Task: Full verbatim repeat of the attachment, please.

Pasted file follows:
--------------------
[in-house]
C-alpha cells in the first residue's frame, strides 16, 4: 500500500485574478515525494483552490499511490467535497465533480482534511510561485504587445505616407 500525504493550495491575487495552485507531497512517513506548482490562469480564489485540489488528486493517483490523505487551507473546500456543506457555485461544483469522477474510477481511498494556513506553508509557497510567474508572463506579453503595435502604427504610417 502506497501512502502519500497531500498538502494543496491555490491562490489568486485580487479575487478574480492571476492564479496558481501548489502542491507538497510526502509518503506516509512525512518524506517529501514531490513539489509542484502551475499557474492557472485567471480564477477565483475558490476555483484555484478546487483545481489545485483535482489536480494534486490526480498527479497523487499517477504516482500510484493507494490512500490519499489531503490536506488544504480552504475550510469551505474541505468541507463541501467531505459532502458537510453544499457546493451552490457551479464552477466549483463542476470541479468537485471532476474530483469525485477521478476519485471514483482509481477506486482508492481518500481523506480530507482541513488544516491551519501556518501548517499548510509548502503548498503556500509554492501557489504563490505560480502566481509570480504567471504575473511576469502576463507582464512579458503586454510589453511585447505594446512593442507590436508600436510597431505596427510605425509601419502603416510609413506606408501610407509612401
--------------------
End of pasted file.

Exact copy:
[in-house]
C-alpha cells in the first residue's frame, strides 16, 4: 500500500485574478515525494483552490499511490467535497465533480482534511510561485504587445505616407 500525504493550495491575487495552485507531497512517513506548482490562469480564489485540489488528486493517483490523505487551507473546500456543506457555485461544483469522477474510477481511498494556513506553508509557497510567474508572463506579453503595435502604427504610417 502506497501512502502519500497531500498538502494543496491555490491562490489568486485580487479575487478574480492571476492564479496558481501548489502542491507538497510526502509518503506516509512525512518524506517529501514531490513539489509542484502551475499557474492557472485567471480564477477565483475558490476555483484555484478546487483545481489545485483535482489536480494534486490526480498527479497523487499517477504516482500510484493507494490512500490519499489531503490536506488544504480552504475550510469551505474541505468541507463541501467531505459532502458537510453544499457546493451552490457551479464552477466549483463542476470541479468537485471532476474530483469525485477521478476519485471514483482509481477506486482508492481518500481523506480530507482541513488544516491551519501556518501548517499548510509548502503548498503556500509554492501557489504563490505560480502566481509570480504567471504575473511576469502576463507582464512579458503586454510589453511585447505594446512593442507590436508600436510597431505596427510605425509601419502603416510609413506606408501610407509612401